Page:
Newspaper Archive of
Cape Gazette
Lewes, Delaware
Jim's Towing Service
October 9, 1998     Cape Gazette
PAGE 84     (84 of 104 available)        PREVIOUS     NEXT      Full Size Image
 
PAGE 84     (84 of 104 available)        PREVIOUS     NEXT      Full Size Image
October 9, 1998
 

Newspaper Archive of Cape Gazette produced by SmallTownPapers, Inc.
Website © 2019. All content copyrighted. Copyright Information.     Terms Of Use.     Request Content Removal.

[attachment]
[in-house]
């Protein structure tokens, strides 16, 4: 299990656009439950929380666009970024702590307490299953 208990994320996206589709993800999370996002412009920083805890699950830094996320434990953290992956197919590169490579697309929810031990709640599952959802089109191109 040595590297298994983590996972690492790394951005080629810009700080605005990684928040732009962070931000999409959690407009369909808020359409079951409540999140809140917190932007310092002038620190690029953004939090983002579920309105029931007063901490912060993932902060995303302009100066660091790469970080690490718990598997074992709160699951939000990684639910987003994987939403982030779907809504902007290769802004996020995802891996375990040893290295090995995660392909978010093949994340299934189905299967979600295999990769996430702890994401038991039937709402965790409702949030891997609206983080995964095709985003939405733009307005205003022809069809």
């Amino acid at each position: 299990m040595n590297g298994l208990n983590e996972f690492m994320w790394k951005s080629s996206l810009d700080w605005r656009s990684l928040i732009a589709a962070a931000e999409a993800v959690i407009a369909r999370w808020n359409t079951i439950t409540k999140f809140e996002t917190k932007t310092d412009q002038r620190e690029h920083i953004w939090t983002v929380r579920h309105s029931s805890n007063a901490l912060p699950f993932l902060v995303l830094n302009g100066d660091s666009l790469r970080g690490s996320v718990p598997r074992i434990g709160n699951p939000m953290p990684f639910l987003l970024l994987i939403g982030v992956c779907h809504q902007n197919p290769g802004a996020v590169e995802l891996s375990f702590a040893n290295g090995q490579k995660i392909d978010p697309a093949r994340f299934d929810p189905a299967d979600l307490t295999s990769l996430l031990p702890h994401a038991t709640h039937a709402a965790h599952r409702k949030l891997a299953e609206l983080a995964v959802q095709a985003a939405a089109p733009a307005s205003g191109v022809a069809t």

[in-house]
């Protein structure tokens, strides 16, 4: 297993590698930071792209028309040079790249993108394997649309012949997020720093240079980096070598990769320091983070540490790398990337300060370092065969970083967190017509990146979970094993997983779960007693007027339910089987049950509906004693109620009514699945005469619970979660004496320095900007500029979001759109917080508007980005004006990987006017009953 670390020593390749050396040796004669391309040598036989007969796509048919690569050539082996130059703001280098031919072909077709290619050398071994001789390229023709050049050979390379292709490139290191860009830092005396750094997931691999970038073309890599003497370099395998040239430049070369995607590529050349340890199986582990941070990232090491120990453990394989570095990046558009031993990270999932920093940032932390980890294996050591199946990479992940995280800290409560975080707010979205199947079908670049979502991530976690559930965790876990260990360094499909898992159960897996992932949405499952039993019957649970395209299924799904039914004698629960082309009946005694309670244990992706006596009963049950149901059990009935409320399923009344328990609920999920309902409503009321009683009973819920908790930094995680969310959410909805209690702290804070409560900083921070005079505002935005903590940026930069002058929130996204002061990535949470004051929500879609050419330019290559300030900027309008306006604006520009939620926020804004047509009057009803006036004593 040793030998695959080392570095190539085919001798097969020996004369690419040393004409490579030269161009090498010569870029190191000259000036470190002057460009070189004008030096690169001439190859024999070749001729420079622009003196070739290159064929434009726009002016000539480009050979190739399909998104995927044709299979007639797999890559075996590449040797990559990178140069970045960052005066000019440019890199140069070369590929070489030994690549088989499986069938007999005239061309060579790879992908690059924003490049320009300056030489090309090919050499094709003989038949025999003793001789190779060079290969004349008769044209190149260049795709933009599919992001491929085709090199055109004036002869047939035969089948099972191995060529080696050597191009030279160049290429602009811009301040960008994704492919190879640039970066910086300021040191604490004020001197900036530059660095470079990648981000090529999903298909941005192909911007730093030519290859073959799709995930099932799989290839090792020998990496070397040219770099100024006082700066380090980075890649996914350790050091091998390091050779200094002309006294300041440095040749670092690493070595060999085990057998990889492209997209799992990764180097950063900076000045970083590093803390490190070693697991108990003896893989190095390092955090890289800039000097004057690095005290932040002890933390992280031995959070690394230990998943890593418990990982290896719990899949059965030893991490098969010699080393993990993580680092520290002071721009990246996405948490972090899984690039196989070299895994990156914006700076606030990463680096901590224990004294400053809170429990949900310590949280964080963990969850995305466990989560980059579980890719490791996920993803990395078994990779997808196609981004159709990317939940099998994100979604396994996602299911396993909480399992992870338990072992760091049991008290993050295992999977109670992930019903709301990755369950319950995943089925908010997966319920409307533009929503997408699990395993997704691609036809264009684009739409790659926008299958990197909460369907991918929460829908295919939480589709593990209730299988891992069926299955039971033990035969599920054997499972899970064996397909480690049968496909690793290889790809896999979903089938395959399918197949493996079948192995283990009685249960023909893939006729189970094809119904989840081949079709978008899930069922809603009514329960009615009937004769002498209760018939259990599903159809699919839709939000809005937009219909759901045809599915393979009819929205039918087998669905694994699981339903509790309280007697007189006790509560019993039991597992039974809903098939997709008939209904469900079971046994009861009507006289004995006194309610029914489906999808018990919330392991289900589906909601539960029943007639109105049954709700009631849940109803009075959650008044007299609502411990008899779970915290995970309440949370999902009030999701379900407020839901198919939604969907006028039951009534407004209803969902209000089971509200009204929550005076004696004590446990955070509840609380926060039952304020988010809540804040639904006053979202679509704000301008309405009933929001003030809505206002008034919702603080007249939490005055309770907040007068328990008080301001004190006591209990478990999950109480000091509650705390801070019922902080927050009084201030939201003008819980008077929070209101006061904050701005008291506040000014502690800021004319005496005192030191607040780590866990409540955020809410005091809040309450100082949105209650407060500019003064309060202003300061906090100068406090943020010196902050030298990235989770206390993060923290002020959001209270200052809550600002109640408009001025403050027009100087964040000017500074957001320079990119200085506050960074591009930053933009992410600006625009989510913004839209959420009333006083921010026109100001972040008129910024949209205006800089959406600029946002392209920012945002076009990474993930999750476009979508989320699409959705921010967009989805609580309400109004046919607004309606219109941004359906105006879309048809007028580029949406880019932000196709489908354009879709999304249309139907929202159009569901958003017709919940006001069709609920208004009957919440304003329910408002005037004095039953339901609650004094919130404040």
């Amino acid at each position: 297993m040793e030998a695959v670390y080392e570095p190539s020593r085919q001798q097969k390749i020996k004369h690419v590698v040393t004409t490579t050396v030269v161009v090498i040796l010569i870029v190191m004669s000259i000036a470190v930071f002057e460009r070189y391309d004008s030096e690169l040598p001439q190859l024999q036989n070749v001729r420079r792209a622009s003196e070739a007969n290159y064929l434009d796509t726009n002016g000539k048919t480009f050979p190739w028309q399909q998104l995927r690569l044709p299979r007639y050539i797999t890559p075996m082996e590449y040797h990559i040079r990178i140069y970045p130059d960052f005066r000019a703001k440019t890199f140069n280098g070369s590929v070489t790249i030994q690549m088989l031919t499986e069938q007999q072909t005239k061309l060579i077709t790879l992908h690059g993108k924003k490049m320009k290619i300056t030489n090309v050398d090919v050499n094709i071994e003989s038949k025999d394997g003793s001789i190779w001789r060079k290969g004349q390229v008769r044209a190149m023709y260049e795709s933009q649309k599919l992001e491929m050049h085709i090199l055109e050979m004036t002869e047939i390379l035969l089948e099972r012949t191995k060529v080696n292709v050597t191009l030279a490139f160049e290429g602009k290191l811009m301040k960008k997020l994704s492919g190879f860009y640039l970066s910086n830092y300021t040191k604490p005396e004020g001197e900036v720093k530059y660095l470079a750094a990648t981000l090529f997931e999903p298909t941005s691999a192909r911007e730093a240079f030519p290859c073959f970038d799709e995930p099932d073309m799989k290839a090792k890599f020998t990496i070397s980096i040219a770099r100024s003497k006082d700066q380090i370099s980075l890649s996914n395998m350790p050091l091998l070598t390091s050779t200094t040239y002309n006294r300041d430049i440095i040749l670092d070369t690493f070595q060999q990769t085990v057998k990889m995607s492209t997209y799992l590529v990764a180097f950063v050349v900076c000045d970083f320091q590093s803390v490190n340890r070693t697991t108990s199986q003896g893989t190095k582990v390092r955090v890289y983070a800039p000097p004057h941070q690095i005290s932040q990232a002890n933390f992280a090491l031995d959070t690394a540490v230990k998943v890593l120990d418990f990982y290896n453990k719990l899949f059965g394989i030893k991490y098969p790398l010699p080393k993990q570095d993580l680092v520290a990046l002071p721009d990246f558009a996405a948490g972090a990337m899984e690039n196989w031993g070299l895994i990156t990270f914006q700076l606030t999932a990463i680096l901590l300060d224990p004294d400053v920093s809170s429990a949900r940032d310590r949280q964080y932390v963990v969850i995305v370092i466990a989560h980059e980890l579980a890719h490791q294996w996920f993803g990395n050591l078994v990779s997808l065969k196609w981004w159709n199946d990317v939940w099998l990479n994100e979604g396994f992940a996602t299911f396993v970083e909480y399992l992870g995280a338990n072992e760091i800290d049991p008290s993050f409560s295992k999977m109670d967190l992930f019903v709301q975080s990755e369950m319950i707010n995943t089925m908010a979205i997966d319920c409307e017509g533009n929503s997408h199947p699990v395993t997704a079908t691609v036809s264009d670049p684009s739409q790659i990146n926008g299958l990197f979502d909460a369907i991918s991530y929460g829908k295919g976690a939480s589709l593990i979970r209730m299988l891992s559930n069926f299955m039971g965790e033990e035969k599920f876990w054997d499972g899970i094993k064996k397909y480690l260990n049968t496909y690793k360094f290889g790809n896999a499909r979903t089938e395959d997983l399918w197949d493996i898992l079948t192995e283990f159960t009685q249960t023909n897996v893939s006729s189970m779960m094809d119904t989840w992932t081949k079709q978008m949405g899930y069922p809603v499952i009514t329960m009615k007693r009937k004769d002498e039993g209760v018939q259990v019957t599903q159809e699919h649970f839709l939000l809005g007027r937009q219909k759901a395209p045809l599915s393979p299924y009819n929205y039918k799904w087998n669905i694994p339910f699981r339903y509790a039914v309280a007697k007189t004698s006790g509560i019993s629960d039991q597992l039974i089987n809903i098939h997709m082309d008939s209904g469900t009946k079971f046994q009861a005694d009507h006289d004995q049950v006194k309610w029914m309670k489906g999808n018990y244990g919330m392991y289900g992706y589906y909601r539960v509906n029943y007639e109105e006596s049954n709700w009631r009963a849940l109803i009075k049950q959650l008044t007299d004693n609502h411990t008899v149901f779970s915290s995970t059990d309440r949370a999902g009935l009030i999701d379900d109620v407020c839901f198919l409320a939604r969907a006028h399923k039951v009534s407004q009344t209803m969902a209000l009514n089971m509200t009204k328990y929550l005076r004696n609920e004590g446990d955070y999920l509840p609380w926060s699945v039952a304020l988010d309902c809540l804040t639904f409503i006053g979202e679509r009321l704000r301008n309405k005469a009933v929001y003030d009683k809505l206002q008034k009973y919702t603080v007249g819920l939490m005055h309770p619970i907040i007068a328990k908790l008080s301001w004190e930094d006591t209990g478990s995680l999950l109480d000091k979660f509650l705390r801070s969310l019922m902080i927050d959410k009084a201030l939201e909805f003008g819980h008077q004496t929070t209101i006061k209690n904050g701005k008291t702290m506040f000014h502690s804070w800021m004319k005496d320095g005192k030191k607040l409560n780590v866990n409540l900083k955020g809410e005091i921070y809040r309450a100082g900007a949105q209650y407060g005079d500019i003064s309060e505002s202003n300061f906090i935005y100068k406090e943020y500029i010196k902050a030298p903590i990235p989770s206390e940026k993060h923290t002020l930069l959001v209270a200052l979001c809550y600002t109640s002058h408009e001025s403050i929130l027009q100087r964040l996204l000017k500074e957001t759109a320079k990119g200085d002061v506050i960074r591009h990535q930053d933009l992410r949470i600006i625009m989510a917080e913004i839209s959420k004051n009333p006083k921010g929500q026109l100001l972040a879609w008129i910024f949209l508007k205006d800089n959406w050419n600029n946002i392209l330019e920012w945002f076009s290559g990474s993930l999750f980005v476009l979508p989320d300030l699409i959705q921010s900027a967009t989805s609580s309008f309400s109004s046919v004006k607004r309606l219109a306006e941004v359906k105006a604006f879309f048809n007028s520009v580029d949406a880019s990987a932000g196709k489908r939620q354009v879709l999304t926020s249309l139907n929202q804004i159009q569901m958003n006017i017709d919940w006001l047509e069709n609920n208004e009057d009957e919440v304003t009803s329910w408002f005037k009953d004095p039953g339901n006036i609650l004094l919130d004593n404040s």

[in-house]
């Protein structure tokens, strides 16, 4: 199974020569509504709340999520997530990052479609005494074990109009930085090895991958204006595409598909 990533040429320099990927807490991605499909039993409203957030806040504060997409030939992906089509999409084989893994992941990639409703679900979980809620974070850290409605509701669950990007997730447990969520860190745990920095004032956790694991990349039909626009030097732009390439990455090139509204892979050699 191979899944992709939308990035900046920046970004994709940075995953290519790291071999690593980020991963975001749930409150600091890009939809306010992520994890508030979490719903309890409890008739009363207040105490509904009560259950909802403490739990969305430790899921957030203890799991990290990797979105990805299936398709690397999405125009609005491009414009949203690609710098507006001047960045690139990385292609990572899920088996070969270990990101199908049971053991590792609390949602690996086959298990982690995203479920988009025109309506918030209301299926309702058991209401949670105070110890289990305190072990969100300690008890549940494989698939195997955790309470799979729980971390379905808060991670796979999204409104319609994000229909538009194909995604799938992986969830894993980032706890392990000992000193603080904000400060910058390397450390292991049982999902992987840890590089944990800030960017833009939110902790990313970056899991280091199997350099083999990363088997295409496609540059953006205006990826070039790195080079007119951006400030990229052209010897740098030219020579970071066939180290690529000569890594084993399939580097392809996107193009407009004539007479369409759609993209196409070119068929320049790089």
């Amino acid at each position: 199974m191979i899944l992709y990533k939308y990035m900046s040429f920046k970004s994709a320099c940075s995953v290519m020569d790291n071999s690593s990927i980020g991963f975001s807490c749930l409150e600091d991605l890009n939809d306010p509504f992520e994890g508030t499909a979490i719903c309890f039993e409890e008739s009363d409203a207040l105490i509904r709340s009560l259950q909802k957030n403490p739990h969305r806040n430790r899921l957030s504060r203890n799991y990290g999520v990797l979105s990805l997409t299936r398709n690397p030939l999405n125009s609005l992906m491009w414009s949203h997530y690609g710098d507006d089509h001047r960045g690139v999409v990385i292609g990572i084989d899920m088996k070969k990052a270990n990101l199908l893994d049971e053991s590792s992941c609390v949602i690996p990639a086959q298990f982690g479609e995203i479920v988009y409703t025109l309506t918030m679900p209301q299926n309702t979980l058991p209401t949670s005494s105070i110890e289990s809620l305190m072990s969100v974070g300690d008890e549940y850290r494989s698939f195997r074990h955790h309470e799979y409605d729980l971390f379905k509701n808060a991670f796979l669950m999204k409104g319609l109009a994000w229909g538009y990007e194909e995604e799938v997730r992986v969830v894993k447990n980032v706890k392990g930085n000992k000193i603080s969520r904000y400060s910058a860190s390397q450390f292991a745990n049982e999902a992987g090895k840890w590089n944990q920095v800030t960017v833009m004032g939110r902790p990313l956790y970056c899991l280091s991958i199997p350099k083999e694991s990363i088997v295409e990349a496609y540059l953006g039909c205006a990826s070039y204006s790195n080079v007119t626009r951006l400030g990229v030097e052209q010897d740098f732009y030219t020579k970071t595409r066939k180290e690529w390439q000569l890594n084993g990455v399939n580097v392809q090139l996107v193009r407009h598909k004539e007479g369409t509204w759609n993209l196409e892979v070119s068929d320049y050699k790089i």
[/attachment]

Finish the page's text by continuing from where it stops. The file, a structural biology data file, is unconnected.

84 - CAPE GAZE'FrE, Friday, October 9 - October 15, 1998  :" iEi i   "! " ...... SPORTS & OUTDOORS Cape: 7 kickoffs against Central, 6 after TDs referees pointed them in the direc- tion of the ocean. Malik Lopez re- ceived the opening kickoff and re- turned it to the 30-yard line. The armed personnel carrier that is the Vikings' offense proceeded to By Dave Frederick Sussex Central won the toss last Friday night, Oct. 2, and elected to defer its right to decision-making to the second half. It's a 90s thing! Cape's captains shrugged as the Angle Moon photo Mark Moore, running fullback, gained a total of 60 yards on Cape's opening drive of the third quarter of Cape's 41-0 win. "storm the beaches," leaving bouncing bodies and careening carcasses in its wake. Tim Cannon "dozed" over left tackle for 12 yards. Elijah Worthy followed with another dozen. Cannon answered with a 16-yard "nasty" run. Then it was Cannon for another 6. Finally, it was Wor- thy, following Cannon who had knocked the right cornerback into the hotdog stand, behind Tom Sheehan, Robert Hahn and Barry Barlow, into the end zone. Cape led 6-0 with an opening 2- minute drill that sent the Central defense scurrying for life jackets. "I look out there and see nine men in the box trying to stop the run and people wonder why we don't throw the ball," said coach Brian Donahue. "But as long as the of- fensive line can open holes we are staying on the ground." Central moved the ball down the field on the ensuing kickoff, run- ning counters and bellies, but on a fourth- and six- from the 19-yard line missed a 34-yard field goal at- tempt. Cape took over at its own 20 and on two running plays went "nowhere in a hurry, fast." That's when little No. I, Ricky "Pocket Rocket" Thompson, took a re- verse handoff and streaked down the right sideline for a 16-yard gain and a.first down. "Ricky is small and hard to find back there, but he is toughas nails and will run inside if he sees an opening," said Donahue. "And if Ricky gets a step, not too many people are going to catch him." Cannon, Worthy and Lopez then took turns running the ball in the Donahue-imported "Salesianum Death March" offense with Wor- thy culminating an 80-yard touch- down drive with 16-yard sprint in- to the end zone. Worthy ran the 2- point conversion as Cape led the heated rivalry 14-0 with 10 min- utes remaining in the half. Cape put together another scor- ing drive, going 54 yards on six running plays, as Cannon carried, then blocked for Worthy with Worthy scoring a 22-yard touch- down with 2 minutes 40 seconds remaining. The Matt Hall kick made the score 21-0. The Cape defense, led in tackles by linebacker Haywood Burton, tightened up against a decent Cen- tral running attack. The Golden Knights, with less than 2 minutes remaining in the half, went to the air. Lopez picked off a pass and returned it 25 yards to the Sussex I Central 15-yard line. Two shots into the line by Cannon followed by a Hall PAT and it was time for Cape's $300,000 band's halftime show. 'That was a great job by our kids in the first half, " Donahue said. "Running the football re- quires intensity by -all 11 players. And the defense kept them out of the end zone. You can't ask much more." Except for maybe Mark Moore. Inserted at fullback to start the second half, Moore ripped off 44 yards on a sweep right, came back with a 4-yard run followed by an 1 l-yard scamper, which resulted in a Lopez touchdown from the 1- yard line. The Kip (Don't Call me Trip) Marshall kick made the score 35-0. "There aren't many teams in the state that wouldn't like to have Mark Moore in the backfield, " Donahue said. "He is a versatile and intense player." Freshman Thaddeus Shockley scored the fi- nal touchdown with 2:36 left on a 22-yard run around left end. "I guess this week in practice we should work on throwing the ball," said coach Donahue with a wry smile on his face. Continued on page 86 I Buffy tackles Hagar ooy: cheesesteak through the heart By Dave Frederick BUFFY AND BARNEY - Let's call her "Buffy The Satire Slayer." "Does the word "da" mean anything to you, Fredman?" Two weeks ago in my first period World According To Fredman class, excuse me, Problems of Democracy block, I grabbed the sports page, pretending I was Chris Berman of ESPN (we have the same tailor) and Started read- ing scholastic Sports results. "Hey here's some excitement sports fans: Cape battled arch-ri- val Indian River to a thrilling 0-0 tie in overtime. I bet the fans were on the edges'of their seats for that one. Sounds like a good project for a creative writing class. Five hundred words on scoreless over- time hockey. 'Wow, that was al- most a goal! Hey, there goes the ball down the other end. Block it up, Cape: Spacing! Spacing!' " Cape's starting sweeper Buffy Jackewicz was sitting right in front of me and you might have thought I had just done 2 minutes of Polish jokes. It was the look that scared me the most. "I!m kid- ding, Buffy. I'm a real kidder; you know that! Please don't hit me with that stick." But I'm here to tell you that field hockey is sacrosanct at Cape Hen- lopen. The Viking pro- gram has lit- tered the Unit- ed States land- BUFF'/ scape with Di- vision I play- ers, while my contribution has been ham hoagie wrappers, Speaking of lunch, I was walk- ing into the school at lunchtime, following a stress-reduction cir- cling of the track and feeling pret- ty good about myself with my Ha- gar full fit slacks and champion purple shirt. "Hey there, you with your pur- ple Big Barney The Dinosaur looking self," Buffy said walking out the door with her lunch tray. It was a cheesesteak through the heart. Whatever, as if I'll ever mess with the hockey team again. Dave Frederick SHELLY SIDELINED - Shelly Sentman, the athlete with PEOPLE IN SPORTS the auburn hair and the beautiful speaking voice, the player who sent home a penalty shot in the seventh overtime against Tower Hill to bring Cape Henlopen and coach Ruth Skoglund the state field hockey championship, has completely torn her ACL and is scheduled for surgery. Shelly sus- tained the injury while playing in- tramural hockey at the University of Delaware. Sentman joins high school teammate Carrie Lingo, who is now recovering nicely from ACL surgery. No matter, whatever- Shelly Sentman will always own the hockey shot heard around, the world. QUEEN EVERYDAY - Senior Renee Travis, whose mother Eve- lyn taught my children (they loved her) and hundreds of others, is running for homecoming queen at Cape,Henlopen. Renee has been a basketball cheerleader for four years and has been on the honor roll every marking period she has been in high school. "I hope to go to the University of Delaware and major in biology," Re- nee said. I asked Renee why she would subject herself to the rigors of a queen con- test. "It' s just a TRAVIS fun thing," she said. "It's a chance to participate, learn how to campaign and make new friends. But no one should tie their self-esteem and self-confi- dence to whether they win a homecoming contest. It's just all about fun," Young people like Renee are what makes teaching fun when it is fun, which is not all of the time but most of the time, if you allow the kids to like you and to be kids instead of junior adults. BEACHBOY COURTNEY IS THE MAN - Forget equinoxes and ocean tem- perature and the southern migration of the Atlantic bottlenose (who you call- ing bottlenose?) dolphin. Summer is over when buffed beach- boy Courtney BUFFED closes the shack on Olive Avenue after var- nishing all the chairs, and Dick Catts has stopped making money. The hundreds of walkers who power the Boardwalk everyday Continuedon page 85